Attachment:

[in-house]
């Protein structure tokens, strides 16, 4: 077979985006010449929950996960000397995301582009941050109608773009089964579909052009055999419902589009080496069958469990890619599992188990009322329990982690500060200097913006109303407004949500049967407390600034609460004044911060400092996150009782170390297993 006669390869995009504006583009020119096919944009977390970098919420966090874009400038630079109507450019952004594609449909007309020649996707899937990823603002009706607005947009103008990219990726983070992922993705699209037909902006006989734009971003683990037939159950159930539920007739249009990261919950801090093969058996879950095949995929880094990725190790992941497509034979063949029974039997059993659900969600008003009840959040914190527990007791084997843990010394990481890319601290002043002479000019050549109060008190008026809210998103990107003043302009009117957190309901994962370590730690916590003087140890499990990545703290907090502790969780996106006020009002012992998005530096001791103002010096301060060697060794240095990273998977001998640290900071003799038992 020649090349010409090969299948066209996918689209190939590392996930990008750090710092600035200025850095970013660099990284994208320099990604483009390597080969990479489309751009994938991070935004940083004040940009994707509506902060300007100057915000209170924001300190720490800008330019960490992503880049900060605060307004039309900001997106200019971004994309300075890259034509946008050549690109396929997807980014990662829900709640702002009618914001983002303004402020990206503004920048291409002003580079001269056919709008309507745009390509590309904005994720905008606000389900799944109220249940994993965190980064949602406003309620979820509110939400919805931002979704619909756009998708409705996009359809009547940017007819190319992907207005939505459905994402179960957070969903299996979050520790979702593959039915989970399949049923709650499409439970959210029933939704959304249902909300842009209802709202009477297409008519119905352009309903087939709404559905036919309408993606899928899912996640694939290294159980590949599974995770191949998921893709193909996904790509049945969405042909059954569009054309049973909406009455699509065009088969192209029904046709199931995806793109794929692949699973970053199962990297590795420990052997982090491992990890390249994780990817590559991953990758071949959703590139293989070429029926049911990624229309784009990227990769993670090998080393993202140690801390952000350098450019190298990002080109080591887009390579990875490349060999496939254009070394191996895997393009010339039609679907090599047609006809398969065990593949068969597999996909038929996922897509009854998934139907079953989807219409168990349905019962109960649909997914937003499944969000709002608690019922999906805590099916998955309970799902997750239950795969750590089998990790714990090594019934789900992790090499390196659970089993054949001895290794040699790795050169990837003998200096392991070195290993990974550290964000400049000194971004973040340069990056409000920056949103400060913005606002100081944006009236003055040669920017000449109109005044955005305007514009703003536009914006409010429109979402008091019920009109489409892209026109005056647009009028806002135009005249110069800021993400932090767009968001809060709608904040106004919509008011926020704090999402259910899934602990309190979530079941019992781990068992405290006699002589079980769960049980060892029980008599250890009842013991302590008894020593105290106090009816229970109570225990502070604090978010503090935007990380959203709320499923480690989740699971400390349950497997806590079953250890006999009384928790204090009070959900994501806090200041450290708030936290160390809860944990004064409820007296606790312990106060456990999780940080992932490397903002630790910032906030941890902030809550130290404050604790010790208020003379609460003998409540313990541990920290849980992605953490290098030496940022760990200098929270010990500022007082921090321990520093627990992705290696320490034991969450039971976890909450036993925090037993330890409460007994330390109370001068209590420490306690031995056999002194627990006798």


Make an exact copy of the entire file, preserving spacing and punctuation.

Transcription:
[in-house]
């Protein structure tokens, strides 16, 4: 077979985006010449929950996960000397995301582009941050109608773009089964579909052009055999419902589009080496069958469990890619599992188990009322329990982690500060200097913006109303407004949500049967407390600034609460004044911060400092996150009782170390297993 006669390869995009504006583009020119096919944009977390970098919420966090874009400038630079109507450019952004594609449909007309020649996707899937990823603002009706607005947009103008990219990726983070992922993705699209037909902006006989734009971003683990037939159950159930539920007739249009990261919950801090093969058996879950095949995929880094990725190790992941497509034979063949029974039997059993659900969600008003009840959040914190527990007791084997843990010394990481890319601290002043002479000019050549109060008190008026809210998103990107003043302009009117957190309901994962370590730690916590003087140890499990990545703290907090502790969780996106006020009002012992998005530096001791103002010096301060060697060794240095990273998977001998640290900071003799038992 020649090349010409090969299948066209996918689209190939590392996930990008750090710092600035200025850095970013660099990284994208320099990604483009390597080969990479489309751009994938991070935004940083004040940009994707509506902060300007100057915000209170924001300190720490800008330019960490992503880049900060605060307004039309900001997106200019971004994309300075890259034509946008050549690109396929997807980014990662829900709640702002009618914001983002303004402020990206503004920048291409002003580079001269056919709008309507745009390509590309904005994720905008606000389900799944109220249940994993965190980064949602406003309620979820509110939400919805931002979704619909756009998708409705996009359809009547940017007819190319992907207005939505459905994402179960957070969903299996979050520790979702593959039915989970399949049923709650499409439970959210029933939704959304249902909300842009209802709202009477297409008519119905352009309903087939709404559905036919309408993606899928899912996640694939290294159980590949599974995770191949998921893709193909996904790509049945969405042909059954569009054309049973909406009455699509065009088969192209029904046709199931995806793109794929692949699973970053199962990297590795420990052997982090491992990890390249994780990817590559991953990758071949959703590139293989070429029926049911990624229309784009990227990769993670090998080393993202140690801390952000350098450019190298990002080109080591887009390579990875490349060999496939254009070394191996895997393009010339039609679907090599047609006809398969065990593949068969597999996909038929996922897509009854998934139907079953989807219409168990349905019962109960649909997914937003499944969000709002608690019922999906805590099916998955309970799902997750239950795969750590089998990790714990090594019934789900992790090499390196659970089993054949001895290794040699790795050169990837003998200096392991070195290993990974550290964000400049000194971004973040340069990056409000920056949103400060913005606002100081944006009236003055040669920017000449109109005044955005305007514009703003536009914006409010429109979402008091019920009109489409892209026109005056647009009028806002135009005249110069800021993400932090767009968001809060709608904040106004919509008011926020704090999402259910899934602990309190979530079941019992781990068992405290006699002589079980769960049980060892029980008599250890009842013991302590008894020593105290106090009816229970109570225990502070604090978010503090935007990380959203709320499923480690989740699971400390349950497997806590079953250890006999009384928790204090009070959900994501806090200041450290708030936290160390809860944990004064409820007296606790312990106060456990999780940080992932490397903002630790910032906030941890902030809550130290404050604790010790208020003379609460003998409540313990541990920290849980992605953490290098030496940022760990200098929270010990500022007082921090321990520093627990992705290696320490034991969450039971976890909450036993925090037993330890409460007994330390109370001068209590420490306690031995056999002194627990006798």